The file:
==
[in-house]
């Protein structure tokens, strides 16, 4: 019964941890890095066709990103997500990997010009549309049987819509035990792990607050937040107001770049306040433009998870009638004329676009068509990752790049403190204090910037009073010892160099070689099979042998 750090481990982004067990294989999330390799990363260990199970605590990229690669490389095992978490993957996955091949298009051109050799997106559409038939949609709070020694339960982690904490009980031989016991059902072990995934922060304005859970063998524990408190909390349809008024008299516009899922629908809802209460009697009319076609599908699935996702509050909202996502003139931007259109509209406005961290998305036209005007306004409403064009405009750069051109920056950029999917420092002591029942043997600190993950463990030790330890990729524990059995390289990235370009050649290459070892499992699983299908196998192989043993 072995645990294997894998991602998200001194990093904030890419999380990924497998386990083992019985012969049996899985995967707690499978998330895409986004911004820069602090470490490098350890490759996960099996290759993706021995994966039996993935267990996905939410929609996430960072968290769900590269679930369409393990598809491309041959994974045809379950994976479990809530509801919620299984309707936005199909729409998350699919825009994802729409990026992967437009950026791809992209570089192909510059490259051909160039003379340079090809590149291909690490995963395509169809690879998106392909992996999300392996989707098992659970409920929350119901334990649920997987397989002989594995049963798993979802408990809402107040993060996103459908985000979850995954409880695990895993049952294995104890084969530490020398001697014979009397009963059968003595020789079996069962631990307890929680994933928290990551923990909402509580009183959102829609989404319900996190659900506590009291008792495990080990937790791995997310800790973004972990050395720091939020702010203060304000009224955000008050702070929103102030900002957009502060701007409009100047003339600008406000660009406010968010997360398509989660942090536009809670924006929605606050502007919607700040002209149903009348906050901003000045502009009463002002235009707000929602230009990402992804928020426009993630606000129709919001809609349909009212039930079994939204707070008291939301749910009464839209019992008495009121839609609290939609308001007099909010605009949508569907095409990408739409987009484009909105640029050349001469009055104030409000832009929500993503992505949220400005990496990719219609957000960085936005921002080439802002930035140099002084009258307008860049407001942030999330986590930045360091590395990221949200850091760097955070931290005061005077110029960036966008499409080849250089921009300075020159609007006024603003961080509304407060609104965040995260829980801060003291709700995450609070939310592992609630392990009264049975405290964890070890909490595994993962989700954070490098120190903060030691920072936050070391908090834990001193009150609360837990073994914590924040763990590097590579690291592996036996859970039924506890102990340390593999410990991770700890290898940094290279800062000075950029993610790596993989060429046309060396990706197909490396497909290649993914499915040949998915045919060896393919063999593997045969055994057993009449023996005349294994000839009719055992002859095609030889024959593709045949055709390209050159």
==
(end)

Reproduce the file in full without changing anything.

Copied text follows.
[in-house]
């Protein structure tokens, strides 16, 4: 019964941890890095066709990103997500990997010009549309049987819509035990792990607050937040107001770049306040433009998870009638004329676009068509990752790049403190204090910037009073010892160099070689099979042998 750090481990982004067990294989999330390799990363260990199970605590990229690669490389095992978490993957996955091949298009051109050799997106559409038939949609709070020694339960982690904490009980031989016991059902072990995934922060304005859970063998524990408190909390349809008024008299516009899922629908809802209460009697009319076609599908699935996702509050909202996502003139931007259109509209406005961290998305036209005007306004409403064009405009750069051109920056950029999917420092002591029942043997600190993950463990030790330890990729524990059995390289990235370009050649290459070892499992699983299908196998192989043993 072995645990294997894998991602998200001194990093904030890419999380990924497998386990083992019985012969049996899985995967707690499978998330895409986004911004820069602090470490490098350890490759996960099996290759993706021995994966039996993935267990996905939410929609996430960072968290769900590269679930369409393990598809491309041959994974045809379950994976479990809530509801919620299984309707936005199909729409998350699919825009994802729409990026992967437009950026791809992209570089192909510059490259051909160039003379340079090809590149291909690490995963395509169809690879998106392909992996999300392996989707098992659970409920929350119901334990649920997987397989002989594995049963798993979802408990809402107040993060996103459908985000979850995954409880695990895993049952294995104890084969530490020398001697014979009397009963059968003595020789079996069962631990307890929680994933928290990551923990909402509580009183959102829609989404319900996190659900506590009291008792495990080990937790791995997310800790973004972990050395720091939020702010203060304000009224955000008050702070929103102030900002957009502060701007409009100047003339600008406000660009406010968010997360398509989660942090536009809670924006929605606050502007919607700040002209149903009348906050901003000045502009009463002002235009707000929602230009990402992804928020426009993630606000129709919001809609349909009212039930079994939204707070008291939301749910009464839209019992008495009121839609609290939609308001007099909010605009949508569907095409990408739409987009484009909105640029050349001469009055104030409000832009929500993503992505949220400005990496990719219609957000960085936005921002080439802002930035140099002084009258307008860049407001942030999330986590930045360091590395990221949200850091760097955070931290005061005077110029960036966008499409080849250089921009300075020159609007006024603003961080509304407060609104965040995260829980801060003291709700995450609070939310592992609630392990009264049975405290964890070890909490595994993962989700954070490098120190903060030691920072936050070391908090834990001193009150609360837990073994914590924040763990590097590579690291592996036996859970039924506890102990340390593999410990991770700890290898940094290279800062000075950029993610790596993989060429046309060396990706197909490396497909290649993914499915040949998915045919060896393919063999593997045969055994057993009449023996005349294994000839009719055992002859095609030889024959593709045949055709390209050159």